Thursday, November 5, 2009

Adam Hartzell on Warrior Boyz

"Film Festival Smackdown" - that's Michael Hawley's budding meme coined for the surfeit of special film screening events here on Frisco Bay in November, which he has admirably attempted to cover in this roundup. Rather than looking at this logjam of festivals as something intimidating, I hope local cinephiles feel comfortable sampling the selections like attendees at an overstuffed thanksgiving of diverse goodness. Take a healthy helping of ethnic appetizers from Latin America, Italy, indigenous North American communities, etc. Select main courses from the substantial offerings from the latest Pacific Film Archive or Stanford Theatre calendars. Wash it down with something from the Prime Pacino '71-75 series at the Castro, and enjoy some animation or "CineKink" for dessert. Or switch up the order of your cinematic meal- it all ends up in the same place, in this case not the stomach but a brain and heart well-nourished by the effects of art and culture.

One of the festivals opening tonight is the Frisco-wide favorite 3rd i International South Asian Film Festival, expanded to four days including two at the Roxie and two at the Castro. Both Hawley and Frako Loden have filed previews of the festival for The Evening Class, and now I'm proud to present Adam Hartzell's take on a 3rd i film called
Warrior Boyz, screening tomorrow at the Roxie Theatre. Be sure to check out Hartzell's sf360 preview of Taiwan Film Days, a San Francisco Film Society-sponsored festival opening opening tomorrow at the Opera Plaza Cinema. Adam:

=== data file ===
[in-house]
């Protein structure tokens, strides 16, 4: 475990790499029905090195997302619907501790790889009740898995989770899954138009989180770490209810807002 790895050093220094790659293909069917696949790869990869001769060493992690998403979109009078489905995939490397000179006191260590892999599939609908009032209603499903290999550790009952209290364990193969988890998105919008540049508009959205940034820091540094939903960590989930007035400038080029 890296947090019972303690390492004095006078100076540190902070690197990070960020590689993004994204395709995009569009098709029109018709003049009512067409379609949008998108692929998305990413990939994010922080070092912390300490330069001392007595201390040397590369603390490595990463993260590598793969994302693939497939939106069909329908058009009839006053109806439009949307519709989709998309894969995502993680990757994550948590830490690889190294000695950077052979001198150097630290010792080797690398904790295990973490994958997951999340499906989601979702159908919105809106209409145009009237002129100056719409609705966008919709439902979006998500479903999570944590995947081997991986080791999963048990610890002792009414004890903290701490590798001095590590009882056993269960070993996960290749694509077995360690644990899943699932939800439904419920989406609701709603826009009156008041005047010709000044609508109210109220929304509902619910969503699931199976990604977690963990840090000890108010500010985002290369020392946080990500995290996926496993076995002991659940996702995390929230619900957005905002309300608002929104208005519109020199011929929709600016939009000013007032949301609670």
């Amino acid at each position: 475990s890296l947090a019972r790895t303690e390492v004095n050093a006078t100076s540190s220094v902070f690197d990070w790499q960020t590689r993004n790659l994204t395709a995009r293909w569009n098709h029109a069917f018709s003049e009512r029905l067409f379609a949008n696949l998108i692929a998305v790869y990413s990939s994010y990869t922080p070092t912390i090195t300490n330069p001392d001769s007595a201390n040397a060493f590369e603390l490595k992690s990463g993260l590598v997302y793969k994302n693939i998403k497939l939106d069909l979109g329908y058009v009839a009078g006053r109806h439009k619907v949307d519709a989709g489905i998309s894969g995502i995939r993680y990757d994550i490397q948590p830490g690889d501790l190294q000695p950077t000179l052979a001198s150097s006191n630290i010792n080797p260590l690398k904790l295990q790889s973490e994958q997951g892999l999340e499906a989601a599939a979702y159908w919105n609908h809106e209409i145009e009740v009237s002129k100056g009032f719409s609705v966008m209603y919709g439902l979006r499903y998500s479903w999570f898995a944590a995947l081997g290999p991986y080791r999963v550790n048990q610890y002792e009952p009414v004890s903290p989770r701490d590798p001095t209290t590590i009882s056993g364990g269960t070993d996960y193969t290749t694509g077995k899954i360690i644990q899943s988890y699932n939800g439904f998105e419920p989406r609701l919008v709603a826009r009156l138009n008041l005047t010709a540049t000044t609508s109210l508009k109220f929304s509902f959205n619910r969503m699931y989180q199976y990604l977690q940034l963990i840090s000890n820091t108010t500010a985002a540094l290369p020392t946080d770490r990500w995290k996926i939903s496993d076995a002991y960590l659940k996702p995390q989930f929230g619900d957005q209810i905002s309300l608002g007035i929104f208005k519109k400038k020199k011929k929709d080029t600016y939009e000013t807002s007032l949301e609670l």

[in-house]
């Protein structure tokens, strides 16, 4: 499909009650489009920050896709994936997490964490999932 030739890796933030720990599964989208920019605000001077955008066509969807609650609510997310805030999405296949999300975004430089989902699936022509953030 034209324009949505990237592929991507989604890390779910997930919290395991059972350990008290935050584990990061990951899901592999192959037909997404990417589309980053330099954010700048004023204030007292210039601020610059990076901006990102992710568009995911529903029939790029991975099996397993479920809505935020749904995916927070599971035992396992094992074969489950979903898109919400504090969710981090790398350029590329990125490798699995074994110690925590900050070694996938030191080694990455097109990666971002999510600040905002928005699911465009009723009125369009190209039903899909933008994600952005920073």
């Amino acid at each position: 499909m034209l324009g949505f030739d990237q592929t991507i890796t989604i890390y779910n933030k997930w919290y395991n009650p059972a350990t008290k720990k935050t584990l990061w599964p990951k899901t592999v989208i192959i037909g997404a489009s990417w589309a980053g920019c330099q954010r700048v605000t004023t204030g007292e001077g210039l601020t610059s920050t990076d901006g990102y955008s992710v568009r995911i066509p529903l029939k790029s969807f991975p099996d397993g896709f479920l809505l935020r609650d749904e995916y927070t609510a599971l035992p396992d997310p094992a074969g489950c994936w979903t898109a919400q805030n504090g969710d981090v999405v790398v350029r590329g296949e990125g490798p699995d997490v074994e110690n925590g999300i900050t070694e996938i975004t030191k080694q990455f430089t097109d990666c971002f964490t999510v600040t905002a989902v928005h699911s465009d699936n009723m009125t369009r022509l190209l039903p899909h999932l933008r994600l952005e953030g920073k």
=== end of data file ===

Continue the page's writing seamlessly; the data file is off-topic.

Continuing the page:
I think it’s is fair to say that, in the mind of the average U.S. citizen, Canada is seen as a Liberal oasis (or, depending on your political predilection, ‘nightmare’). As someone more oasis-leaning, I find much to admire about Canada. But as I’ve done more and more reading of and listening to Canadian media, I’ve found much to nudge away ever so slightly whatever naïve views I previously held about our neighbors to the north.

Ali Kazimi’s documentary Continuous Journey was perhaps my first big oasis evaporator. That documentary was about the Komagata Maru, a ship of 340 Sikhs, 24 Muslims, and 12 Hindus, who as British subjects had every right to settle anywhere in the Empire, were denied entry in Canada and forced to stay in Vancouver Bay for several days while court hearings considered their plight. The film exposed me to Canada’s history of racism, a different image from the multicultural apex I was imagining Canada to be at the time. (In 2006, it was announced that Deepa Mehta was scheduled to make a fictional film about the tragedy, casting Akshay Kumar in the lead role in 2008.)